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Public Enemies

February 18, 2016

Public Enemies (2008)
Director: Michael Mann
Actors: Johnny Depp, Christian Bale, Marion Cotillard

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Synopsis: John Dillinger (Johnny Depp) is the US’ “Public Enemy Number One” after executing a series of bank robberies in the early 1930s. Special FBI Agent, Melvin Purvis (Christian Bale), is tasked with bringing Dillinger to justice, and over a series of years and ‘near misses’, Purvis’ slowly tightens the noose around Dillinger…

Review: Even a marginally off-key Michael Mann work, that is perhaps guilty of bending the material a little too much to Mann’s own whims and delectations, is still a hugely pleasurable watch nevertheless. And restricted though Mann may be by the specific real-life plot detail and period trappings of Public Enemies, it’s still superior genre fare and a real exposition of top-notch thriller filmmaking.

In particular, as with other Mann works of the Nineties/Noughties, he’s remarkable at integrating the personal and transcendent to these otherwise forensic narratives about politics and communities (in many cases, his films – as in this case – are interested in the thin dividing line between cop and criminal fraternities.) Mann does this by imbuing his breathless storytelling with just a hint of the notion of permanence – implacable skies or historic architecture – before scurrying back to a more microscopic account of the players and events. At times in Public Enemies, that reaching for the ‘profound’ feels a tad more forced and unearned than in other recent Mann numbers, especially by shoehorning in a fatalistic pathos to Dillinger and Billie’s love-match ever so quickly (even though Marion Cotillard does an admirable job of making this ‘leap of faith’ about the depth of their relationship tenable.)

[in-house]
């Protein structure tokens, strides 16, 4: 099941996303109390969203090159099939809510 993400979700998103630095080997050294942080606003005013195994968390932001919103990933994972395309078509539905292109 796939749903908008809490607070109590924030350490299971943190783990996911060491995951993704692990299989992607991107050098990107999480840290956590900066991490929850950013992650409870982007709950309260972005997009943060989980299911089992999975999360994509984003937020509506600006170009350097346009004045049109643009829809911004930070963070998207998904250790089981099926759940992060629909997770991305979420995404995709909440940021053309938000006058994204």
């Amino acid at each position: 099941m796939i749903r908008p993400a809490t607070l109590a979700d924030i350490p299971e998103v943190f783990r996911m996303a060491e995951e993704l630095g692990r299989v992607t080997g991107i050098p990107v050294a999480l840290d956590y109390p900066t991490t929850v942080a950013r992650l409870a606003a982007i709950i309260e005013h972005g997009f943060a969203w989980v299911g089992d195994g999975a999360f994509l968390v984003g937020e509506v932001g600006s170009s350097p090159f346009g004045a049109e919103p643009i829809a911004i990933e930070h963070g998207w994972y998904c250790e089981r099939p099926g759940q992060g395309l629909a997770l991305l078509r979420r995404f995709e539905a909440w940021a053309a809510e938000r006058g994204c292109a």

Other elements to Public Enemies find Mann on more sure footing. Does anyone film shoot-outs more thrillingly? And the way Mann transitions out of an intense scene and cuts to a whole new scenario – in media res, and replete with a completely different set of players and stakes in the narrative – conjures a cosmic sense of the interconnected (chiming with that idea of transcendence, mentioned earlier in the piece.)

Being picky, perhaps Public Enemies’ casting could have been more intuitive. Mann’s works are so moody and impressionistic that they often function better with stoic, internal actors rather than the more outside-to-in actors we have here (Johnny Depp and Christian Bale) who battle to convey the epic psychological undertow Mann is striving for. Also, Mann dabbles in newsreel pastiche but this feels unnecessary and half-hearted – partly because Mann uses the technique only twice, but also as the film is otherwise much subtler in offering its commentary on the cult of the PR arena of “FBI versus Public Enemies” at the time. Minor quibbles aside, this is a film to enjoy and bask in: a seasoned genre filmmaker at the height of his game, still able to turn even one of his lesser works into something classy and gripping. (February 2016)

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